However, there are several limitations of this study. First, due to the small sample size, the results need to be interpreted with caution. Second, we did not use neuroimaging to further confirm the type of arterial occlusion. Instead, we used clinical assessment as a surrogate measure, which may have room for errors. Third, due to the limitation of the time window, cardiogenic stroke was initially excluded only by electrocardiogram and previous medical history, future randomized clinical trials are warranted to validate the present results.
In summary, the present study suggested that it seems to be safe and feasible to treat selected acute non-cardiogenic ischemic stroke with low-dose rt-PA followed by intravenous tirofiban. Such treatmentmay provide a new perspective for future research on acute non-cardiac ischemic stroke.
Availability of data and materials
The data in this study was obtained from the corresponding author upon a reasonable request, where firstname.lastname@example.org may apply.
Symptomatic intracranial hemorrhage
Early neurological deterioration
Acute ischemic stroke
National Institutes of Health Stroke Scale
Modified Rankin Scale
Correction to: Guidelines for the Early Management of Patients With Acute Ischemic Stroke: 2019 Update to the 2018 Guidelines for the Early Management of Acute Ischemic Stroke: A Guideline for Healthcare Professionals From the American Heart Association/American Stroke Association. Stroke. 2019;50:e440-e441.
Demaerschalk B, Kleindorfer D, Adeoye O, Demchuk A, Fugate J, Grotta J, et al. Scientific rationale for the inclusion and exclusion criteria for intravenous alteplase in acute ischemic stroke: a statement for healthcare professionals from the American heart association/American stroke association. Stroke. 2016;47:581–641.
Alexandrov AV, Grotta JC. Arterial reocclusion in stroke patients treated with intravenous tissue plasminogen activator. Neurol. 2002;59:862–7.
Rubiera M, Alvarez-Sabín J, Ribo M, Montaner J, Santamarina E, Arenillas JF, et al. Predictors of early arterial reocclusion after tissue plasminogen activator-induced recanalization in acute ischemic stroke. Stroke. 2005;36:1452–6.
Boersma E, Harrington R, Moliterno D, White H, Théroux P, Van de Werf F, et al. Platelet glycoprotein IIb/IIIa inhibitors in acute coronary syndromes: a meta-analysis of all major randomised clinical trials. Lancet (London, England). 2002;359:189–98.
Yang M, Huo X, Miao Z, Wang Y. Platelet glycoprotein IIb/IIIa receptor inhibitor tirofiban in acute ischemic stroke. Drugs. 2019;79:515–29.
Sawayama Y, Shimizu C, Maeda N, Tatsukawa M, Kinukawa N, Koyanagi S, et al. Effects of probucol and pravastatin on common carotid atherosclerosis in patients with asymptomatic hypercholesterolemia. Fukuoka Atherosclerosis Trial (FAST). J Am Coll Cardiol. 2002;39:610–6.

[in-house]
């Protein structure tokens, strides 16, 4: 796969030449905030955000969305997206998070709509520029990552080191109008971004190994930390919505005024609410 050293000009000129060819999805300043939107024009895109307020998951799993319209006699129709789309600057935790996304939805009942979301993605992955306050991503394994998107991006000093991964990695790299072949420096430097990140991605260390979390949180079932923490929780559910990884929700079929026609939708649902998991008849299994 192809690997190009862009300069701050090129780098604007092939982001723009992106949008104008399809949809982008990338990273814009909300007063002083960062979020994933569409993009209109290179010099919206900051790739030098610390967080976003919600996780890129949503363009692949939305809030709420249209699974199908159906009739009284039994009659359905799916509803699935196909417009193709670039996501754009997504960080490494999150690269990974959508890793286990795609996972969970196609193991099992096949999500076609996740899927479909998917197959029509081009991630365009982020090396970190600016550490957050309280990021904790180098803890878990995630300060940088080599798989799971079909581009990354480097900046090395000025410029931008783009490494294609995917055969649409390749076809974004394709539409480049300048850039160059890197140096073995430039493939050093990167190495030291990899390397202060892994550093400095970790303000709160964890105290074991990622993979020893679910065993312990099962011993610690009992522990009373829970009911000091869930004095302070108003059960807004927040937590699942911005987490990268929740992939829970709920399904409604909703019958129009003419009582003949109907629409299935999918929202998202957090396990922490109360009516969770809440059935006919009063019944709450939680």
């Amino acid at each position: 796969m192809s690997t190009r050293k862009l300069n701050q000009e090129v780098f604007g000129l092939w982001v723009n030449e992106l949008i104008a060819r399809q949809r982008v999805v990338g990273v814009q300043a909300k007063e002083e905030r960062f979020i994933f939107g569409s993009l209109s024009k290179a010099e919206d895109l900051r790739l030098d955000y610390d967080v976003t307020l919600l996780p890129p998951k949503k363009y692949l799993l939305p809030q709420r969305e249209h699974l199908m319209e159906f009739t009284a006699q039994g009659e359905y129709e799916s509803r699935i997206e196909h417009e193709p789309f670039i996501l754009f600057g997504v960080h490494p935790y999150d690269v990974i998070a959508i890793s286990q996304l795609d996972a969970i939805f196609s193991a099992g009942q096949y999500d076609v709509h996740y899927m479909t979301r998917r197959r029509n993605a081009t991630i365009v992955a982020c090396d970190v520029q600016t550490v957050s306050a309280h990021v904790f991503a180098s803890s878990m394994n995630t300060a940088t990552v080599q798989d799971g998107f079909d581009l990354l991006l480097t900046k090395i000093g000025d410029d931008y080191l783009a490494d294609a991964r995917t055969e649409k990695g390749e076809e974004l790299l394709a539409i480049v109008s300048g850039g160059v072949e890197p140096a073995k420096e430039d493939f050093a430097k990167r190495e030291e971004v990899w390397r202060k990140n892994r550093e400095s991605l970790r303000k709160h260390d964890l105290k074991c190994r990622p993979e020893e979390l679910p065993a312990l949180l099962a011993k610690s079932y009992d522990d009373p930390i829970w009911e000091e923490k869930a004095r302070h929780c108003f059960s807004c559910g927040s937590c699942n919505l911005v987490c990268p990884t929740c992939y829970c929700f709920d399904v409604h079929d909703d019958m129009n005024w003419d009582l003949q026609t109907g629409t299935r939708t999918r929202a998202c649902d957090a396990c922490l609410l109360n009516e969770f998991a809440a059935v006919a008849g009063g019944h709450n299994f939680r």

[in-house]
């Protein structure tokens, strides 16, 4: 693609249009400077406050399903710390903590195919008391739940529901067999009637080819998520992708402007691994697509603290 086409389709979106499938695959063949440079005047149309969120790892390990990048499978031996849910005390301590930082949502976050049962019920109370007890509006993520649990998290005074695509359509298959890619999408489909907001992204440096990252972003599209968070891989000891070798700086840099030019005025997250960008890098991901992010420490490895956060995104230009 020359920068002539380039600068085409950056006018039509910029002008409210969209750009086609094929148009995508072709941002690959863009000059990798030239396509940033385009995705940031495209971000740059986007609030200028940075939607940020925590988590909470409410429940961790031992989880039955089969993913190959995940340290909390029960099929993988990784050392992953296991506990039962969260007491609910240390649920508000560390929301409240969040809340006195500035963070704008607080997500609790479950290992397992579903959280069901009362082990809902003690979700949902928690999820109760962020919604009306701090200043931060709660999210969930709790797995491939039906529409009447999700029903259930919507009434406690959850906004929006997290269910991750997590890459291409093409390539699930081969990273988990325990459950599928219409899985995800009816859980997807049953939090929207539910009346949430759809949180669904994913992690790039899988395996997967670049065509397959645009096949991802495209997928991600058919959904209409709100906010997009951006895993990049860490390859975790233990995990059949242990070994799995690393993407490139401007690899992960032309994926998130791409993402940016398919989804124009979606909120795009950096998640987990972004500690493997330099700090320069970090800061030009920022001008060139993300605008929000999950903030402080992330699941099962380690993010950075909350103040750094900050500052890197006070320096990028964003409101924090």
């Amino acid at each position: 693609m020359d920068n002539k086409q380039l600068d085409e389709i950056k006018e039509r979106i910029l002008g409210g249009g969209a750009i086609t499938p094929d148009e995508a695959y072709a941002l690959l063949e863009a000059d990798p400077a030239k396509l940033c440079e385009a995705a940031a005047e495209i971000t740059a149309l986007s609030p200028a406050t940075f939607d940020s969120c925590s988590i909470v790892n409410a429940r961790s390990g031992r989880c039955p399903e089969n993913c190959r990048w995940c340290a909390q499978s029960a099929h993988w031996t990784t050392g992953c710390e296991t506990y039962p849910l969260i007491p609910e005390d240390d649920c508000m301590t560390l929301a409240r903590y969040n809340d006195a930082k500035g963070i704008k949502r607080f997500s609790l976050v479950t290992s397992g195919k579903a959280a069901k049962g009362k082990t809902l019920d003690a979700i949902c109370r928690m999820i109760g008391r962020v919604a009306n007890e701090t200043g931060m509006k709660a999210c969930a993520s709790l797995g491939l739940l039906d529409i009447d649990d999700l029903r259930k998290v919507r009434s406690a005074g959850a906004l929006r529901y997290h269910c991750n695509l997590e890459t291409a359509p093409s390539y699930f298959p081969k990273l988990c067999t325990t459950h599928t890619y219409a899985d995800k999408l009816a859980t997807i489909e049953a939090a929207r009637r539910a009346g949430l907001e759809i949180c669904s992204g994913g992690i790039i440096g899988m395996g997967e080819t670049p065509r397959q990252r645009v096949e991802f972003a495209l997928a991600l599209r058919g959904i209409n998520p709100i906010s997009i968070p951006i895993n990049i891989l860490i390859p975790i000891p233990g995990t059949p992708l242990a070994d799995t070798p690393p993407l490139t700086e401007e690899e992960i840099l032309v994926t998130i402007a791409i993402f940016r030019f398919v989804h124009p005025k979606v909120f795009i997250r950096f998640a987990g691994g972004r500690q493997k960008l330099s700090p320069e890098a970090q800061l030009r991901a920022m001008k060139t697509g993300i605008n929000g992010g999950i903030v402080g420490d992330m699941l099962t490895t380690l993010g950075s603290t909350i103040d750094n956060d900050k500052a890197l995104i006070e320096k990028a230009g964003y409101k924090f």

Trial of abciximab with. and without low-dose reteplase for acute myocardial infarction. Strategies for Patency Enhancement in the Emergency Department (SPEED) group. Circulation. 2000;101:2788–94.
Antman E, Giugliano R, Gibson C, McCabe C, Coussement P, Kleiman N, et al. Abciximab facilitates the rate and extent of thrombolysis: results of the thrombolysis in myocardial infarction (TIMI) 14 trial. The TIMI 14 Investigators. Circulation. 1999;99:2720–32.
Li W, Lin L, Zhang M, Wu Y, Liu C, Li X, et al. Safety and preliminary efficacy of early tirofiban treatment after alteplase in acute ischemic stroke patients. Stroke. 2016;47:2649–51.
Seitz R, Sukiennik J, Siebler M. Outcome after systemic thrombolysis is predicted by age and stroke severity: an open label experience with recombinant tissue plasminogen activator and tirofiban. Neurol Int. 2012;4:e9.
Straub S, Junghans U, Jovanovic V, Wittsack H, Seitz R, Siebler M. Systemic thrombolysis with recombinant tissue plasminogen activator and tirofiban in acute middle cerebral artery occlusion. Stroke. 2004;35:705–9.
Nakagawara J, Minematsu K, Okada Y, Tanahashi N, Nagahiro S, Mori E, et al. Thrombolysis with 0.6 mg/kg intravenous alteplase for acute ischemic stroke in routine clinical practice: the Japan post-Marketing Alteplase Registration Study (J-MARS). Stroke. 2010;41:1984–9.
Yamaguchi T, Mori E, Minematsu K, Nakagawara J, Hashi K, Saito I, et al. Alteplase at 0.6 mg/kg for acute ischemic stroke within 3 hours of onset: Japan Alteplase Clinical Trial (J-ACT). Stroke. 2006;37:1810–5.
中华医学会神经病学分会中华神经科杂志, 中J. 中国急性缺血性脑卒中诊治指南2018. 2018;51:17.
Demaerschalk BM, Kleindorfer DO, Adeoye OM, Demchuk AM, Fugate JE, Grotta JC, et al. Scientific rationale for the inclusion and exclusion criteria for intravenous alteplase in acute ischemic stroke: a statement for healthcare professionals from the american heart association/American stroke association. Stroke. 2016;47:581–641.
Hacke W, Kaste M, Bluhmki E, Brozman M, Dávalos A, Guidetti D, et al. Thrombolysis with alteplase 3 to 4.5 hours after acute ischemic stroke. N Engl J Med. 2008;359:1317–29.
von Kummer R, Broderick JP, Campbell BC, Demchuk A, Goyal M, Hill MD, et al. The heidelberg bleeding classification: classification of bleeding events after ischemic stroke and reperfusion therapy. Stroke. 2015;46:2981–6.
van Swieten JC, Koudstaal PJ, Visser MC, Schouten HJ, van Gijn J. Interobserver agreement for the assessment of handicap in stroke patients. Stroke. 1988;19:604–7.
Mikulik R, Wahlgren N. Treatment of acute stroke: an update. J Intern Med. 2015;278:145–65.
Mori M, Naganuma M, Okada Y, Hasegawa Y, Shiokawa Y, Nakagawara J, et al. Early neurological deterioration within 24 hours after intravenous rt-PA therapy for stroke patients: the stroke acute management with urgent risk factor assessment and improvement rt-PA registry. Cerebrovasc Dis. 2012;34:140–6.